What Causes Stress Urinary Incontinence?
Stress Urinary Incontinence (SUI) is a very common type of incontinence and causes the involuntary leakage of urine due to pressure placed on the bladder. Pressure can result from everyday physical activity like walking, running, laughing, coughing, sneezing, or lifting heavy objects. These physical activities often begin to have this effect on the bladder due to changes in the musculature of the pelvic floor, which are commonly the result of pregnancy and childbirth, menopause, obesity, hysterectomy, pelvic organ prolapse, or intrinsic sphincter deficiency (ISD). Below, we explain several common issues associated with stress urinary incontinence as well as the treatments we offer for them here at Austin Urogynecology.
Uterine prolapse is a common form of pelvic organ prolapse that becomes more prevalent with age. As the pelvic floor muscles that support the uterus weaken, it can begin to bulge into the vagina. Uterine prolapse can be categorized in four different stages, ranging from benign to severe. Symptoms include pelvic pain or pressure, pain during intercourse, difficulty defecating, and urinary issues such as incontinence. It is not uncommon for other organs to move out of place as a result of the same pelvic floor weaknesses that cause uterine prolapse, so it can also co-occur alongside cystocele (bladder prolapse) and rectocele (rectal prolapse).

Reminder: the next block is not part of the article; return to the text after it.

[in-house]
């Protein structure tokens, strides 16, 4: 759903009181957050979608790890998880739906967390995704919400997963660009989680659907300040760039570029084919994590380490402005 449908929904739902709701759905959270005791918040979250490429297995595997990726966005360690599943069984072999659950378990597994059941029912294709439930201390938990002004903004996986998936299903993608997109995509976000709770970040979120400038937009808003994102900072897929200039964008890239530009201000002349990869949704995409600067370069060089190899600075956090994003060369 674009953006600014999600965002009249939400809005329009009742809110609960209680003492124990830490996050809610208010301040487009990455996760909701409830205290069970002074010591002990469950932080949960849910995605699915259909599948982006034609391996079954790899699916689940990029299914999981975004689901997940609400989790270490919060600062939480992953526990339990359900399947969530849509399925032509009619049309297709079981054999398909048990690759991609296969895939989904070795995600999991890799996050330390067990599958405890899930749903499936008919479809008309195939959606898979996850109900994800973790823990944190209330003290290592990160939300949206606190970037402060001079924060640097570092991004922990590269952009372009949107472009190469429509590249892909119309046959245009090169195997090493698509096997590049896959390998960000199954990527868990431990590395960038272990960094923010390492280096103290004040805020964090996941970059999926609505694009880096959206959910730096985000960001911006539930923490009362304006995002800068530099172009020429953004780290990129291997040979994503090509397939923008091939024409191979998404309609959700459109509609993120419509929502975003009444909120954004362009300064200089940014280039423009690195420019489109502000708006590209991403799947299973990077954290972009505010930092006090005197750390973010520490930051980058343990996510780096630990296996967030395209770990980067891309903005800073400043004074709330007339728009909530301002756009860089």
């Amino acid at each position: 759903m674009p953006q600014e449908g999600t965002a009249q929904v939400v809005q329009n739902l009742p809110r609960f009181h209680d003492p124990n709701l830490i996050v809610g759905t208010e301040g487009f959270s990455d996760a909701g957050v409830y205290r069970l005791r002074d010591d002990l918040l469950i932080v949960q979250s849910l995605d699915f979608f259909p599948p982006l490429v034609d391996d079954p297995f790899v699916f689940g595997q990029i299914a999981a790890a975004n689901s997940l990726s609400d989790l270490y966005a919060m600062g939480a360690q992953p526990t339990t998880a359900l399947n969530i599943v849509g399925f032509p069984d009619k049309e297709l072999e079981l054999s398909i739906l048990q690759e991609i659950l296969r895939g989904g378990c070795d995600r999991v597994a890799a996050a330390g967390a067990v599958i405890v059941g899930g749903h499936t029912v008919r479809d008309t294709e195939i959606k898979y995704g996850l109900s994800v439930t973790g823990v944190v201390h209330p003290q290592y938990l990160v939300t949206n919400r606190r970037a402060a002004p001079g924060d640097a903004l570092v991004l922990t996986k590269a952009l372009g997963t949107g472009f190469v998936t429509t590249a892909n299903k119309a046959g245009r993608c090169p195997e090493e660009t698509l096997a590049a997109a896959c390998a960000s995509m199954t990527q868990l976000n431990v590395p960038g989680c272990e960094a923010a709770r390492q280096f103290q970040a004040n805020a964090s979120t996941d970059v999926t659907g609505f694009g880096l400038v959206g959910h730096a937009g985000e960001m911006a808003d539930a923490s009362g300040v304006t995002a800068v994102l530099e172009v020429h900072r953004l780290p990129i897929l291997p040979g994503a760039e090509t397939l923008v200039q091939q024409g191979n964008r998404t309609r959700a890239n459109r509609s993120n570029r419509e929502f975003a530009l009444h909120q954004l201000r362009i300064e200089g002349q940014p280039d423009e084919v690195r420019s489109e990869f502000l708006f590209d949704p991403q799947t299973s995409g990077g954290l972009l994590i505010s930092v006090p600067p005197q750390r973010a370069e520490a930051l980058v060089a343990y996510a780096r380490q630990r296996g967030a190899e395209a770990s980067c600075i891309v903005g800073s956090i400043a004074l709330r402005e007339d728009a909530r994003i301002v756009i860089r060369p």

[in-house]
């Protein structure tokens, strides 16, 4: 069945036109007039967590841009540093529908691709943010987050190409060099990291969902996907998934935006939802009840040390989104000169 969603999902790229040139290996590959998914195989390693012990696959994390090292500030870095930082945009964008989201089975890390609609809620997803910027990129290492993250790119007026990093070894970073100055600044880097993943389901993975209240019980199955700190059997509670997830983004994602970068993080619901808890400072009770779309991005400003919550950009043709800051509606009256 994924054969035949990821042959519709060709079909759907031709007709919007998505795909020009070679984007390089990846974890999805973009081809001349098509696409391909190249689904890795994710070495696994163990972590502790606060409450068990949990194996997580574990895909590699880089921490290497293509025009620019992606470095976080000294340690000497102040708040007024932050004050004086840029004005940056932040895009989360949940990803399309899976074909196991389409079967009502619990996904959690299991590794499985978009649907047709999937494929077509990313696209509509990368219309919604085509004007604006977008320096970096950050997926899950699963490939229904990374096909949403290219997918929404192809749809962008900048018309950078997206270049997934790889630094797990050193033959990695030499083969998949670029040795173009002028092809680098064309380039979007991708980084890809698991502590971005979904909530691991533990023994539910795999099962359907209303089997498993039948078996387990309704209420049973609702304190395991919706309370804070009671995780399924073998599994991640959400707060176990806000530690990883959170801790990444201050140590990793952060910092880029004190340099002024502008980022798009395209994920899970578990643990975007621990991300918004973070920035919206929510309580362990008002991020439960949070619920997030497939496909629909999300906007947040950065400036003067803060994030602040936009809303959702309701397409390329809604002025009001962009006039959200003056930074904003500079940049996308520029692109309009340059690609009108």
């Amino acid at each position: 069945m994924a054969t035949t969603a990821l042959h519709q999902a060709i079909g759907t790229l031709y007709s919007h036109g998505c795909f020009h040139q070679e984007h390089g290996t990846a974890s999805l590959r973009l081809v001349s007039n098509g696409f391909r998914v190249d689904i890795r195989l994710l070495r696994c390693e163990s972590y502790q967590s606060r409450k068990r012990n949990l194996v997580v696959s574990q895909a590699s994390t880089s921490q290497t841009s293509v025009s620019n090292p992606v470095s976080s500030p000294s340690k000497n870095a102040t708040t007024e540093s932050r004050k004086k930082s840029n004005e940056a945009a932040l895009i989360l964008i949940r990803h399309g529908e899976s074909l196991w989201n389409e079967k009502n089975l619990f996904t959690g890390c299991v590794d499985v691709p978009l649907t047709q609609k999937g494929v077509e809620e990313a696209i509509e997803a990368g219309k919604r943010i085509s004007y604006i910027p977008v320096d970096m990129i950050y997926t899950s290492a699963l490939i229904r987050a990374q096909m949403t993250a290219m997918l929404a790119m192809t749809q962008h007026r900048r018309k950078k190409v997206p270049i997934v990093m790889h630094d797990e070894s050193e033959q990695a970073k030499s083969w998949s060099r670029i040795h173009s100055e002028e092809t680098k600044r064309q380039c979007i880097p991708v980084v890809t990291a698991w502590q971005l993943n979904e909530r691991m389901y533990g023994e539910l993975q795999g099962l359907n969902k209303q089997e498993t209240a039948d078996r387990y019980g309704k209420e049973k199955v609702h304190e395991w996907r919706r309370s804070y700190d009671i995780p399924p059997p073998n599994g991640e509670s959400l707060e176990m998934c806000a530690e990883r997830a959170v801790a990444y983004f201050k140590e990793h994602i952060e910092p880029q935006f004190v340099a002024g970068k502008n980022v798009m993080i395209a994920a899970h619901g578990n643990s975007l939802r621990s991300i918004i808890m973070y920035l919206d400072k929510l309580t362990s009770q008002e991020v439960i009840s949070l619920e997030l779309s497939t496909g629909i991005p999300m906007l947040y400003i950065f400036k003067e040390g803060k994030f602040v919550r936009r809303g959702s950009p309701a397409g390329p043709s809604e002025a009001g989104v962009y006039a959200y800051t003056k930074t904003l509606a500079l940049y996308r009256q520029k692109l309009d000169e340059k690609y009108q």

Treatment options for uterine prolapse are a pessary or surgical repair (such as hysterectomy and/or da Vinci sacrocolpopexy). In many cases, we use a mid-urethral sling in tandem with pelvic organ prolapse surgeries as stress urinary incontinence cannot usually be addressed with prolapse surgery alone.
Intrinsic Sphincter Deficiency
Intrinsic Sphincter Deficiency (ISD) is a condition that occurs when there is muscular weakness of the urethral sphincter, and often leads to stress urinary incontinence. Intrinsic sphincter deficiency can be the result of genetics, nerve damage from surgery, or even some neurological disorders. While stress urinary incontinence and urinary leakage can occur without the presence of intrinsic sphincter deficiency, cases are more frequent and severe in patients suffering from ISD.
The mid-urethral sling is the mainstay of treatment for ISD, and entails the placement of a synthetic mesh underneath the urethra. The mesh sling provides support to the urethra so that abdominal pressure from activity does not squeeze the bladder.
If you would like to learn more about stress urinary incontinence, pelvic organ prolapse, or intrinsic sphincter deficiency, don’t hesitate to schedule a free consultation by contacting Austin Urogynecology today.
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